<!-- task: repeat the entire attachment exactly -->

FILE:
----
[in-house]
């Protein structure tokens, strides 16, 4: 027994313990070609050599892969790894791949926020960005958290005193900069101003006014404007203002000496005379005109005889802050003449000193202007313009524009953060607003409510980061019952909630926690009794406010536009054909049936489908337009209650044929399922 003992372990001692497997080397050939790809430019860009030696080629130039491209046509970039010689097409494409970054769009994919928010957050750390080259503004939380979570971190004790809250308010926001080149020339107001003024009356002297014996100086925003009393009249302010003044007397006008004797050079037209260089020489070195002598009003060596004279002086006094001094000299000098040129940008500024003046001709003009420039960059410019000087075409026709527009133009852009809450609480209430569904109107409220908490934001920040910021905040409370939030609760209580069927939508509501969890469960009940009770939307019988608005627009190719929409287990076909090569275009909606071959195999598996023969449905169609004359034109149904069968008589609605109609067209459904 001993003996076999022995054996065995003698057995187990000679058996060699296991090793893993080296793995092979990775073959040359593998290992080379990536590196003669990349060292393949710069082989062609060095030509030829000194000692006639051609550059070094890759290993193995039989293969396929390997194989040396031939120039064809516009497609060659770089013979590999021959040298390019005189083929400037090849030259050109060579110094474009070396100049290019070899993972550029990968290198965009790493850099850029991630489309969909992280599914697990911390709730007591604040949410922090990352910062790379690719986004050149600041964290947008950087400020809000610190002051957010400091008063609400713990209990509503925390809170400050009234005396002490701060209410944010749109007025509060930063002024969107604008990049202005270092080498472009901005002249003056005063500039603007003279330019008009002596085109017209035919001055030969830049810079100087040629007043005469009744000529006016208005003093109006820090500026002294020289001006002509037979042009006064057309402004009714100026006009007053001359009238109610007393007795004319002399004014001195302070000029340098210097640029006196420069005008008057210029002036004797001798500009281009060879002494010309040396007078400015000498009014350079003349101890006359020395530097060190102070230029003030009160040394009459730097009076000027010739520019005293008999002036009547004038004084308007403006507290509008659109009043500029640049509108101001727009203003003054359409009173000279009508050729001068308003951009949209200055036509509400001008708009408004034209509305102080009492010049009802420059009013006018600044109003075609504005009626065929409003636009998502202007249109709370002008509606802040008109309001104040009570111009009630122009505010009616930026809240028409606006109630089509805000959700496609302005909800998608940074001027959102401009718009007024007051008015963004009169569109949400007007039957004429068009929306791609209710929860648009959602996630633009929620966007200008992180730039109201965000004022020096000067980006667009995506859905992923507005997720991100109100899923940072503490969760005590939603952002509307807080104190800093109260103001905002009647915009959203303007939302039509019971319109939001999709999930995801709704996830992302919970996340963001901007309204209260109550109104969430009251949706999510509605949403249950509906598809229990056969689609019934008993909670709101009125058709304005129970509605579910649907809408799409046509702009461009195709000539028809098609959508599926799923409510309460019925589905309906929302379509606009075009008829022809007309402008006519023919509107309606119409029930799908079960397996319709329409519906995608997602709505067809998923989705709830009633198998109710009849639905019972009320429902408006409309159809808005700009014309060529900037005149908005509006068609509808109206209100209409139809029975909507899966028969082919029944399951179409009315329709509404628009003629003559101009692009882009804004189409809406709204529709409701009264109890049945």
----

[in-house]
């Protein structure tokens, strides 16, 4: 027994313990070609050599892969790894791949926020960005958290005193900069101003006014404007203002000496005379005109005889802050003449000193202007313009524009953060607003409510980061019952909630926690009794406010536009054909049936489908337009209650044929399922 003992372990001692497997080397050939790809430019860009030696080629130039491209046509970039010689097409494409970054769009994919928010957050750390080259503004939380979570971190004790809250308010926001080149020339107001003024009356002297014996100086925003009393009249302010003044007397006008004797050079037209260089020489070195002598009003060596004279002086006094001094000299000098040129940008500024003046001709003009420039960059410019000087075409026709527009133009852009809450609480209430569904109107409220908490934001920040910021905040409370939030609760209580069927939508509501969890469960009940009770939307019988608005627009190719929409287990076909090569275009909606071959195999598996023969449905169609004359034109149904069968008589609605109609067209459904 001993003996076999022995054996065995003698057995187990000679058996060699296991090793893993080296793995092979990775073959040359593998290992080379990536590196003669990349060292393949710069082989062609060095030509030829000194000692006639051609550059070094890759290993193995039989293969396929390997194989040396031939120039064809516009497609060659770089013979590999021959040298390019005189083929400037090849030259050109060579110094474009070396100049290019070899993972550029990968290198965009790493850099850029991630489309969909992280599914697990911390709730007591604040949410922090990352910062790379690719986004050149600041964290947008950087400020809000610190002051957010400091008063609400713990209990509503925390809170400050009234005396002490701060209410944010749109007025509060930063002024969107604008990049202005270092080498472009901005002249003056005063500039603007003279330019008009002596085109017209035919001055030969830049810079100087040629007043005469009744000529006016208005003093109006820090500026002294020289001006002509037979042009006064057309402004009714100026006009007053001359009238109610007393007795004319002399004014001195302070000029340098210097640029006196420069005008008057210029002036004797001798500009281009060879002494010309040396007078400015000498009014350079003349101890006359020395530097060190102070230029003030009160040394009459730097009076000027010739520019005293008999002036009547004038004084308007403006507290509008659109009043500029640049509108101001727009203003003054359409009173000279009508050729001068308003951009949209200055036509509400001008708009408004034209509305102080009492010049009802420059009013006018600044109003075609504005009626065929409003636009998502202007249109709370002008509606802040008109309001104040009570111009009630122009505010009616930026809240028409606006109630089509805000959700496609302005909800998608940074001027959102401009718009007024007051008015963004009169569109949400007007039957004429068009929306791609209710929860648009959602996630633009929620966007200008992180730039109201965000004022020096000067980006667009995506859905992923507005997720991100109100899923940072503490969760005590939603952002509307807080104190800093109260103001905002009647915009959203303007939302039509019971319109939001999709999930995801709704996830992302919970996340963001901007309204209260109550109104969430009251949706999510509605949403249950509906598809229990056969689609019934008993909670709101009125058709304005129970509605579910649907809408799409046509702009461009195709000539028809098609959508599926799923409510309460019925589905309906929302379509606009075009008829022809007309402008006519023919509107309606119409029930799908079960397996319709329409519906995608997602709505067809998923989705709830009633198998109710009849639905019972009320429902408006409309159809808005700009014309060529900037005149908005509006068609509808109206209100209409139809029975909507899966028969082919029944399951179409009315329709509404628009003629003559101009692009882009804004189409809406709204529709409701009264109890049945």